Ok, there are a few things in Mankato that really, really get at me. One is the destruction of Front Street, one is the river wall, but the Mankato Farmer’s market holds a special place in my heart.

Up until last year, the Mankato’s farmer market was held at the Madison East Mall in a section of it’s unused parking lot (which is like all of it.) It wasn’t the worst spot, but certainly not the best. Now, much to the dismay of everyone I talk to, it’s in the Best Buy parking lot. Arguably one of the most unimaginative, boring spots possible in Mankato.

I mean no offense to the Farmer’s market group by saying that, but there’s no way I’m the only one who’s asked you to bring it downtown. I’ve already written about where I think it should go and if we’re so gung-ho about taxing ourselves, why not use some of that sweet bonding money to build something like Detroit’s East Market?

thanks PPS source

thanks PPS source

Look at that. Can you imagine what it would be like to have a farmer’s market near downtown and more importantly, near the Children’s Museum? It would be incredible.

Downtown Farmer’s markets just make sense. If we give them a place for the summer and then use the same space in the winter for recreation, it would be a win/win for the whole community.

ENCOURAGE “COOL” AGRICULTURE.

Imagine you’re in the Wine Cafe, you’re having a beer and talking to some random person about what they do for a living:

“So what do you do for a job”

“I grow organic hops and sell them to local breweries across the state.”

Jaw, meet floor. Imagine how cool that would be. This person is growing step one of your beer. BEER, guys.

We’ve got some local wineries thanks to Cold Climate Grapes (watch the whole thing, it’s good.) We could add a few more and while we’re at it why not a hops farm? Or grains for whiskey and vodka? They’re doing it at Prairie Spirits up near Princeton and we’re way cooler than some wannabe MSP burb.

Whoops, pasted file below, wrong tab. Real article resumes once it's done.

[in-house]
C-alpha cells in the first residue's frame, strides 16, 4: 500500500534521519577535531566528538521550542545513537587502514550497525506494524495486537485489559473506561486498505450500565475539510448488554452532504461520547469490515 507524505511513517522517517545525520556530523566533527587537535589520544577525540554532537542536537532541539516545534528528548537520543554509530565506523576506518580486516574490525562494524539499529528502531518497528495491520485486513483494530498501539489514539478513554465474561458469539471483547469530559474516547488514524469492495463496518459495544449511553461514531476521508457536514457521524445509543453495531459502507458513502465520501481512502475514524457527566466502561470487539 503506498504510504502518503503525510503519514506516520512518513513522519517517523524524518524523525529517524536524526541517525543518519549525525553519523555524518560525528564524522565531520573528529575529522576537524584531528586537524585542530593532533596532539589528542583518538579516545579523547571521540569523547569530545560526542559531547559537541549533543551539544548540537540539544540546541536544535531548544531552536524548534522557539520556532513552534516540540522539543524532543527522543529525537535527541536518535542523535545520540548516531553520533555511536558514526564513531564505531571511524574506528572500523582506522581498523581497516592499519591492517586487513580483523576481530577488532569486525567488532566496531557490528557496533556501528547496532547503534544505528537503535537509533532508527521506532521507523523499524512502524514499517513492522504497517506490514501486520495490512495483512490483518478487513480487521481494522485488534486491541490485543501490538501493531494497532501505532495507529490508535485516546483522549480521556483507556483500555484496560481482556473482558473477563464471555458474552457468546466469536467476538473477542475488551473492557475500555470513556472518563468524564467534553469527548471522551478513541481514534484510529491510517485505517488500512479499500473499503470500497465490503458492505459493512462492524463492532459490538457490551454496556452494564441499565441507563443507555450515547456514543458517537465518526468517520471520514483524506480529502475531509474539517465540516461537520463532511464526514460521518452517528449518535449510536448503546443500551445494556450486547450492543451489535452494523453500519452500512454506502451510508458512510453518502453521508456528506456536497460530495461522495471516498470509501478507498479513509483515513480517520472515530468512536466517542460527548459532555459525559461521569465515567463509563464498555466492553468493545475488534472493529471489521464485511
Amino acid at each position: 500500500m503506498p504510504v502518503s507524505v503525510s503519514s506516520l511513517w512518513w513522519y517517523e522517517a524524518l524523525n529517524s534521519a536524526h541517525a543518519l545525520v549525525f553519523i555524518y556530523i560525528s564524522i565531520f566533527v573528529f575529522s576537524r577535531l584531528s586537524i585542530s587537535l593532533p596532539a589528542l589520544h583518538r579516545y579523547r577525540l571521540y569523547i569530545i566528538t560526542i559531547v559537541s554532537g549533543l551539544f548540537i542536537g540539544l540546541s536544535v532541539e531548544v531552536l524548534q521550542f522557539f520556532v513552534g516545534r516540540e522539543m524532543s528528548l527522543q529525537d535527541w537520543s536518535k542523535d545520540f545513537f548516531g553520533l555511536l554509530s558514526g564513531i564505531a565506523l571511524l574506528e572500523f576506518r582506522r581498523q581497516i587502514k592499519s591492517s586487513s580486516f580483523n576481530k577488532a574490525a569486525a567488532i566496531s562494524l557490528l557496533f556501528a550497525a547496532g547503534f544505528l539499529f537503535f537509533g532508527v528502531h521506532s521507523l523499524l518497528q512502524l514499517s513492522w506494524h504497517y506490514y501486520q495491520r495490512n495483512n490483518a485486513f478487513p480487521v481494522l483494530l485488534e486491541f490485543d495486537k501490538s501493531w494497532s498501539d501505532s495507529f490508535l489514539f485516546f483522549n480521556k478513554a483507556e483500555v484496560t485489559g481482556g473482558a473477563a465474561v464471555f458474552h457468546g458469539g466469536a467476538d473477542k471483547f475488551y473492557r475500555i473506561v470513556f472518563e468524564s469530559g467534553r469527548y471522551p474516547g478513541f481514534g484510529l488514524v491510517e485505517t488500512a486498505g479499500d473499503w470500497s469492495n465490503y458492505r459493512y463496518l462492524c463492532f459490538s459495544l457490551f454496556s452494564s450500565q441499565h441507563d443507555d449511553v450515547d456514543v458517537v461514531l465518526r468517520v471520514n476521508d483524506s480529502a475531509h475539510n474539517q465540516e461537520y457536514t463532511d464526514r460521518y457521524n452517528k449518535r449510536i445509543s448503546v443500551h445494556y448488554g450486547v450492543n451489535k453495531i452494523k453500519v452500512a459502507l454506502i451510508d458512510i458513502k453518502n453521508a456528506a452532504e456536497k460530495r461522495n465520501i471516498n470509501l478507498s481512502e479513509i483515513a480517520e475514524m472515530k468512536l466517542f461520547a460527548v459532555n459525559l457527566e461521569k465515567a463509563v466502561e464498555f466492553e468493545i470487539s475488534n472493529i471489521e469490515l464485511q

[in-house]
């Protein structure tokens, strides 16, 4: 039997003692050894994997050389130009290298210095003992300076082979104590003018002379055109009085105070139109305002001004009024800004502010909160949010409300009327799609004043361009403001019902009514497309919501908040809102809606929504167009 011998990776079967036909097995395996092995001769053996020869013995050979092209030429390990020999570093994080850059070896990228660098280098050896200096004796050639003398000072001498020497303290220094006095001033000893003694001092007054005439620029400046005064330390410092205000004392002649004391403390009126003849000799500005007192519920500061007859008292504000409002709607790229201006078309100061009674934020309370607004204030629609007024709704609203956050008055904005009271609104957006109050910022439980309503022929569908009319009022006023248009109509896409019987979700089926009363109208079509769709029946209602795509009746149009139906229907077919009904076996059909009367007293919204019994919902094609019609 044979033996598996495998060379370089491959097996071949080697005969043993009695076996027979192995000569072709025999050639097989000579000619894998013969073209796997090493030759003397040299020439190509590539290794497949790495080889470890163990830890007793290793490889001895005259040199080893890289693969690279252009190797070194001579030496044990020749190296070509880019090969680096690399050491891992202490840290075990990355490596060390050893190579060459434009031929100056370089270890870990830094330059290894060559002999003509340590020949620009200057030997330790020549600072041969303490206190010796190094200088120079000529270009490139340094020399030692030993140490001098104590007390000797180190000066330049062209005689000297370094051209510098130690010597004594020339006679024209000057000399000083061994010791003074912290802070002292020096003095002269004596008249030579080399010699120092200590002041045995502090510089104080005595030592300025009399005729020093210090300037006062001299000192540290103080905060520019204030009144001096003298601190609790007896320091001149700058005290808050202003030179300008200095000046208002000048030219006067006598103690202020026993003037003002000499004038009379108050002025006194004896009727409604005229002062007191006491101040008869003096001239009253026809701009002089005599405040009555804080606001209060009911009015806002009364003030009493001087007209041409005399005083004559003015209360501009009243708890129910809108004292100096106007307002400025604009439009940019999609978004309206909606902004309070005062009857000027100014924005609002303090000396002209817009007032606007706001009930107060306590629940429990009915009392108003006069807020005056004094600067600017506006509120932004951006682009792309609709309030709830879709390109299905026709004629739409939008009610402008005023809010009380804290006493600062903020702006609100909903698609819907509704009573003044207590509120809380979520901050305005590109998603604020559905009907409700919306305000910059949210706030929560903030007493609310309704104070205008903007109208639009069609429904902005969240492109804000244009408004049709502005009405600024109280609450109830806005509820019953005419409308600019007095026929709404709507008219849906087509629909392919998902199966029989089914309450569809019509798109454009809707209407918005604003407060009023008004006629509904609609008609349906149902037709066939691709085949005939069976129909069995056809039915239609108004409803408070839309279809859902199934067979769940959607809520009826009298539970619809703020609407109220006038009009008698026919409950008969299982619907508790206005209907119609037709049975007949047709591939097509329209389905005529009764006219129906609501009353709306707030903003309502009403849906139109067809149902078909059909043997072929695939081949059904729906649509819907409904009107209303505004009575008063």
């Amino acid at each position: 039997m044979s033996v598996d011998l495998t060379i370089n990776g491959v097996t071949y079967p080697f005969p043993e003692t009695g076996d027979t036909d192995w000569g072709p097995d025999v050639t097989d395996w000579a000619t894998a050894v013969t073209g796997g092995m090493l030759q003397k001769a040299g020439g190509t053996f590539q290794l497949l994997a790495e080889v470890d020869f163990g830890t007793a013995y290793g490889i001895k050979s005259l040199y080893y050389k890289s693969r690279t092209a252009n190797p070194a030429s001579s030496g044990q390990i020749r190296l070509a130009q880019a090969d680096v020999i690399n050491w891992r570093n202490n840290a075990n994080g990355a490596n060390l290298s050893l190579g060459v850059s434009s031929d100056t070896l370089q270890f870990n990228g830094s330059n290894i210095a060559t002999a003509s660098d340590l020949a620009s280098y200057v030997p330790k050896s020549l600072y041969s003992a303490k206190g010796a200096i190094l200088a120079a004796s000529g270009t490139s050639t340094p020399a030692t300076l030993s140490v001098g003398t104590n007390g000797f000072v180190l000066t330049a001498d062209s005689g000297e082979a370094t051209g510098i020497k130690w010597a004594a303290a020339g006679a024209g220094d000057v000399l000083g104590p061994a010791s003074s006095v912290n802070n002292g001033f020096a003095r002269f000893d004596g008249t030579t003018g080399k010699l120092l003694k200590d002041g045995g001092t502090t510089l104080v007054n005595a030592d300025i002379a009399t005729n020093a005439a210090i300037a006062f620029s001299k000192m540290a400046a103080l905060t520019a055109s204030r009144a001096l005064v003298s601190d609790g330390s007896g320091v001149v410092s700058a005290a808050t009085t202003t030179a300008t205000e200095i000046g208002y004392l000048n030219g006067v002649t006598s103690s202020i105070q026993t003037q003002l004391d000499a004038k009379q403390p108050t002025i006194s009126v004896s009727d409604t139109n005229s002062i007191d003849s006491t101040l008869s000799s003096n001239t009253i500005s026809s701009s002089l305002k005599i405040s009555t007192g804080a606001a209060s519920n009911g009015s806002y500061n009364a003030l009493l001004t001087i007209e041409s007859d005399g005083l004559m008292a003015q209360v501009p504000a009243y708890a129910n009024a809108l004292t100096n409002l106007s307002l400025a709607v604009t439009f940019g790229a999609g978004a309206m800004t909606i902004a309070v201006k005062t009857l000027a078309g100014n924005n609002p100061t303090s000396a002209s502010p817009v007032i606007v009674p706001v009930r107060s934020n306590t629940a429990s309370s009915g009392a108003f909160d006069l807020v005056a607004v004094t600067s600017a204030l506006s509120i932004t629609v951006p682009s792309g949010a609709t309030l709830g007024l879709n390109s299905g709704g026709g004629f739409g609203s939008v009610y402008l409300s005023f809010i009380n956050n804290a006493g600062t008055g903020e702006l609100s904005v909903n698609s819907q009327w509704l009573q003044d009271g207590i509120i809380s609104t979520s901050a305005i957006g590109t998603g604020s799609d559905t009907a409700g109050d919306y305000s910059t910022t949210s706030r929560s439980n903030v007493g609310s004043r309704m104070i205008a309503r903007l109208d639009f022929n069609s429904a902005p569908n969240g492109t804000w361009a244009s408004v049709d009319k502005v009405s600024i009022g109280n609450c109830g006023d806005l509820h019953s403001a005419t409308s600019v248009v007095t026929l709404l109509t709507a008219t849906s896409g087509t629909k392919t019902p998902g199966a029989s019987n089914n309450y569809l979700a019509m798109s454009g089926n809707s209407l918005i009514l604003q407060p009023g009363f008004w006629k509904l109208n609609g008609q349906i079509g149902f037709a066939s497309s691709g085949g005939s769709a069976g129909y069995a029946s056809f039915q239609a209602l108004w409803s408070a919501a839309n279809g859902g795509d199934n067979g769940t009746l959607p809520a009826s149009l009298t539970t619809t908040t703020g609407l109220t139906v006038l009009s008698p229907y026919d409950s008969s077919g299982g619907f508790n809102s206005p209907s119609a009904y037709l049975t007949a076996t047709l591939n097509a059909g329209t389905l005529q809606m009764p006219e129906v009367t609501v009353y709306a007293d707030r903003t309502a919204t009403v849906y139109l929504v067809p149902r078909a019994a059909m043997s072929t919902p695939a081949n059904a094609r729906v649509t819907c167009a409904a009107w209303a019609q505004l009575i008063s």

BRAND IT RIGHT

I know we came out with this whole “Mankato: Now Playing” brand which is great and all, but if we’re going to be an Agriculture city, then we need to brand it right and own the manure out of it.

This is my vision for the state:

Duluth: Mining, Forestry, Fishing
MSP: The Big City
Rochester: Medicine
Mankato: Agriculture
St. Cloud: Uh… ?

We can rock this, we can be the Ag city. We can make it cool, we can feed the state and we can take heaps of pride in our MSA. We just need the right branding and the right message to really make it stick.

FOCUS ON THE CITY

Let’s not forget who we are. We’re not a rag-tag band of farmers trying to market our product to the rest of the state. We’re a city darn it, we need to act like it.

The less land we take up with edge-of-town expansion, the more room there is for farmers. And while we’re using our land better, why don’t we double down on the whole Urban Agriculture thing? I mean, what kind of Ag city doesn’t allow backyard chickens? We should probably get on that with the looming egg crisis and all.

We’ve got a huge potential for a “food city” as well. Growing public fruit in parks for people to take would certainly accent the Ag part and would double down on healthy living.

If we want to be the Ag city, then “city” needs to be just as important as “Ag” I don’t know exactly what GMG’s vision for an Ag city is, but hopefully they’ll incorporate a few of the aforementioned ideas. I know I’m not the only one who believes this is an amazing opportunity for Mankato.

How do I know these ideas would work? I guess I can’t say for certain, but look at Friesen’s. They followed the trend of homemade and local and as you know, they are killing it.

Or look to the East. Southeastern Minnesota are re-inventing themselves and it’s working out pretty well.

I look forward to see what this new venture has in store for us, but remember, no one takes pride in giant corporate agriculture, just like no one takes pride in fast food joints. Keep it local.

About Matthias Leyrer

Matthias Leyrer is a resident of Mankato looking to restore a fraction of its old glory. He writes about the economic, aesthetic, practical and financial issues facing the city of Mankato going forward.